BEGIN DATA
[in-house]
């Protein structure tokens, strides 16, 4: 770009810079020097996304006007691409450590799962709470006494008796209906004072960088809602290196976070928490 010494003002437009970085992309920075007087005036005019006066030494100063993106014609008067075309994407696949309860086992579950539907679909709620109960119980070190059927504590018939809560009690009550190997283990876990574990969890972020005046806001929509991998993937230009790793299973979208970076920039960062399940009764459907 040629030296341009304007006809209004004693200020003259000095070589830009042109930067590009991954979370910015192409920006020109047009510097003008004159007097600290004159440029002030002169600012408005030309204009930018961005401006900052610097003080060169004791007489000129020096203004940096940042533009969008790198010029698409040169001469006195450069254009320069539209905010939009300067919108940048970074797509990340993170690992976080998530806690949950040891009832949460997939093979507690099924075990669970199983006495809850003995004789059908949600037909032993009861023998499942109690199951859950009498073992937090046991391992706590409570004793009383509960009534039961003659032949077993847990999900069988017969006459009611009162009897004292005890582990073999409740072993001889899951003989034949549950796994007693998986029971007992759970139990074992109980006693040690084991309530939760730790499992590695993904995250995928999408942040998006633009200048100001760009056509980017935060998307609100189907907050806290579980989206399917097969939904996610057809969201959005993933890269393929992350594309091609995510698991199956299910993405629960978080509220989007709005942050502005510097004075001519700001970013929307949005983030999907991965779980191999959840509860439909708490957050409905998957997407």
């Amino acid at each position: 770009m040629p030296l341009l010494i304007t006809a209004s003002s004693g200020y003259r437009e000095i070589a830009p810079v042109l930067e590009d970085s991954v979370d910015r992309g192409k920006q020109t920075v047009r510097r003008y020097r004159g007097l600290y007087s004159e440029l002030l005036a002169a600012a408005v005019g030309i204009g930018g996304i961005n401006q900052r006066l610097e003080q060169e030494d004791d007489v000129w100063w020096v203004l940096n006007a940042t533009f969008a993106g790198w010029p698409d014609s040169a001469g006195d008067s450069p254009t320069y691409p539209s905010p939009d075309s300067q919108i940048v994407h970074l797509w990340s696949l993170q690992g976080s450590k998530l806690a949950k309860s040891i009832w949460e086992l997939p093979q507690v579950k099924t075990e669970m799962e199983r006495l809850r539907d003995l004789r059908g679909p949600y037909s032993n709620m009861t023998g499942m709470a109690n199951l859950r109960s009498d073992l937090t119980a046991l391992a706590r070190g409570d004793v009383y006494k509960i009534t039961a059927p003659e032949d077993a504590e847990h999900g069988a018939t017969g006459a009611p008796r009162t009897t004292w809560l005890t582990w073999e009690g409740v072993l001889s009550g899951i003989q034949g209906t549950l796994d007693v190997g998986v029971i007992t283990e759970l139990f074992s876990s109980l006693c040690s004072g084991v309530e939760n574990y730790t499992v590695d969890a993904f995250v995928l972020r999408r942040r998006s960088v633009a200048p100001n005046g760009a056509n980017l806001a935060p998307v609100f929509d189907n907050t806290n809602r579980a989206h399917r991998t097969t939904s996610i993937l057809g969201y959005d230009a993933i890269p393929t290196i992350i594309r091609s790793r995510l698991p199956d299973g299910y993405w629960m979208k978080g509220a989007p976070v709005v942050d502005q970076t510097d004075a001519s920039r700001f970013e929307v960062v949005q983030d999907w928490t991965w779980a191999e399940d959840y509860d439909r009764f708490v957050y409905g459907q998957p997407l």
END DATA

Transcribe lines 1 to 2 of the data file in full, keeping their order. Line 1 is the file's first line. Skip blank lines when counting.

[in-house]
């Protein structure tokens, strides 16, 4: 770009810079020097996304006007691409450590799962709470006494008796209906004072960088809602290196976070928490 010494003002437009970085992309920075007087005036005019006066030494100063993106014609008067075309994407696949309860086992579950539907679909709620109960119980070190059927504590018939809560009690009550190997283990876990574990969890972020005046806001929509991998993937230009790793299973979208970076920039960062399940009764459907 040629030296341009304007006809209004004693200020003259000095070589830009042109930067590009991954979370910015192409920006020109047009510097003008004159007097600290004159440029002030002169600012408005030309204009930018961005401006900052610097003080060169004791007489000129020096203004940096940042533009969008790198010029698409040169001469006195450069254009320069539209905010939009300067919108940048970074797509990340993170690992976080998530806690949950040891009832949460997939093979507690099924075990669970199983006495809850003995004789059908949600037909032993009861023998499942109690199951859950009498073992937090046991391992706590409570004793009383509960009534039961003659032949077993847990999900069988017969006459009611009162009897004292005890582990073999409740072993001889899951003989034949549950796994007693998986029971007992759970139990074992109980006693040690084991309530939760730790499992590695993904995250995928999408942040998006633009200048100001760009056509980017935060998307609100189907907050806290579980989206399917097969939904996610057809969201959005993933890269393929992350594309091609995510698991199956299910993405629960978080509220989007709005942050502005510097004075001519700001970013929307949005983030999907991965779980191999959840509860439909708490957050409905998957997407």